What would happen if a king supported first-time filmmakers? The Marrakech Film Festival in Morocco is a chance to investigate this question.
“The existence of this festival was the king’s will, with [festival director] Melita Toscan du Plantier,” Marrakech’s artistic director, Bruno Barde, said during an interview at the 14th edition, which concluded last week. The king in question is Mohamed IV, who started the festival along with his brother, Prince Moulay Rachid.
As a result, many aspects of the festival have a royal feel, with generous spending in all aspects. (Though the actual funding comes from sponsorships more than government spending.) The formal dress code for many screenings and red carpet showcases show the influence of Cannes. The hotels where guests stay are various degrees of luxe. (One filmmaker confided that his suite was the nicest hotel room he’d ever stayed in.) And all of the hotels are surrounded by orange trees, blue sky, and the white Atlas mountains. Delicate scents and sounds are everywhere: heady orange flower water and seductive oud.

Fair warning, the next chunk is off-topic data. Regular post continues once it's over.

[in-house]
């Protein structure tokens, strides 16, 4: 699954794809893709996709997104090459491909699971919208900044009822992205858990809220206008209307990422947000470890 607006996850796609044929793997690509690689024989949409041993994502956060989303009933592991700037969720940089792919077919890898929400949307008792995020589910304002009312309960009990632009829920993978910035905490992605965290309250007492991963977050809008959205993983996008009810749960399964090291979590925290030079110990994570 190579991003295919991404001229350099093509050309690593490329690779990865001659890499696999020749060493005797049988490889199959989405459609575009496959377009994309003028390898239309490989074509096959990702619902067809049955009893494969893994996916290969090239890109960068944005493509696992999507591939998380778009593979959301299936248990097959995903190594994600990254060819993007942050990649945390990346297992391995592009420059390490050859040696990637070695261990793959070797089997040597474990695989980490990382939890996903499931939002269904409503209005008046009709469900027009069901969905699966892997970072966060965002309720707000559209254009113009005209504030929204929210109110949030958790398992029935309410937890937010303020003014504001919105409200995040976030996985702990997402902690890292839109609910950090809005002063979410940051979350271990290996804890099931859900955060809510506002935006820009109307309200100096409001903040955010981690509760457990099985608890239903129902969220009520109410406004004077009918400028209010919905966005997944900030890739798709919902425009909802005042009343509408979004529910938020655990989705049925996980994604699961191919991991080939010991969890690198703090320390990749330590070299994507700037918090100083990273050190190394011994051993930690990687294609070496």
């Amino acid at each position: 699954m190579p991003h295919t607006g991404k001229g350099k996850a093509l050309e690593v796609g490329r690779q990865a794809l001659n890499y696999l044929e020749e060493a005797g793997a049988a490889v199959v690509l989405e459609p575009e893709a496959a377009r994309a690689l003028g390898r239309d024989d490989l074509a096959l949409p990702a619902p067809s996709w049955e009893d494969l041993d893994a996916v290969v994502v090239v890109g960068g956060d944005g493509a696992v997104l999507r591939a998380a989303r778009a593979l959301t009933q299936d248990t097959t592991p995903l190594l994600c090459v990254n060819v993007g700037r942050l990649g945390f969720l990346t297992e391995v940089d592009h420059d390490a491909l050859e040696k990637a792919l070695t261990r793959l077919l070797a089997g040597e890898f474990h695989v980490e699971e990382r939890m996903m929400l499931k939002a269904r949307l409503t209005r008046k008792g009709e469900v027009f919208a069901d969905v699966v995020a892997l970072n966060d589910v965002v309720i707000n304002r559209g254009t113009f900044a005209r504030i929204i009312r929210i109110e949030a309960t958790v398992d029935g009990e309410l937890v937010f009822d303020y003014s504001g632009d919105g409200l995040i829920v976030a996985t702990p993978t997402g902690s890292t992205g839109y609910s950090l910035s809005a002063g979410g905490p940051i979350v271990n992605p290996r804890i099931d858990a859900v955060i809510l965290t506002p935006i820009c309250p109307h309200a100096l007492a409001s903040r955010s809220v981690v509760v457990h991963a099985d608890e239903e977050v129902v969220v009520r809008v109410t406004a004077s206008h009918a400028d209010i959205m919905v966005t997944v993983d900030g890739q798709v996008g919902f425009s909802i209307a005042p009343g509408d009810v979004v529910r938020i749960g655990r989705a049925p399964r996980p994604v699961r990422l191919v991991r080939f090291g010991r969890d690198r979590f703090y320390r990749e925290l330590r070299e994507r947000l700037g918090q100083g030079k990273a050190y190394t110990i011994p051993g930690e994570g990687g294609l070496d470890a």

Lavish With a Purpose
But those same scents are everywhere in Marrakech, not just in the luxurious spaces of the festival’s events. It’s a city in which luxury is everyday. The rich fabrics, colors, food, scents, spices, oils and the public spas — all of this is a part of life for most residents. To those outside the festival, the luxury might seem hypocritical, the idea of watching films about hardship and poverty followed by extravagant meals in beautiful settings. But in the city and within the festival, there’s a more subtle economic relationship.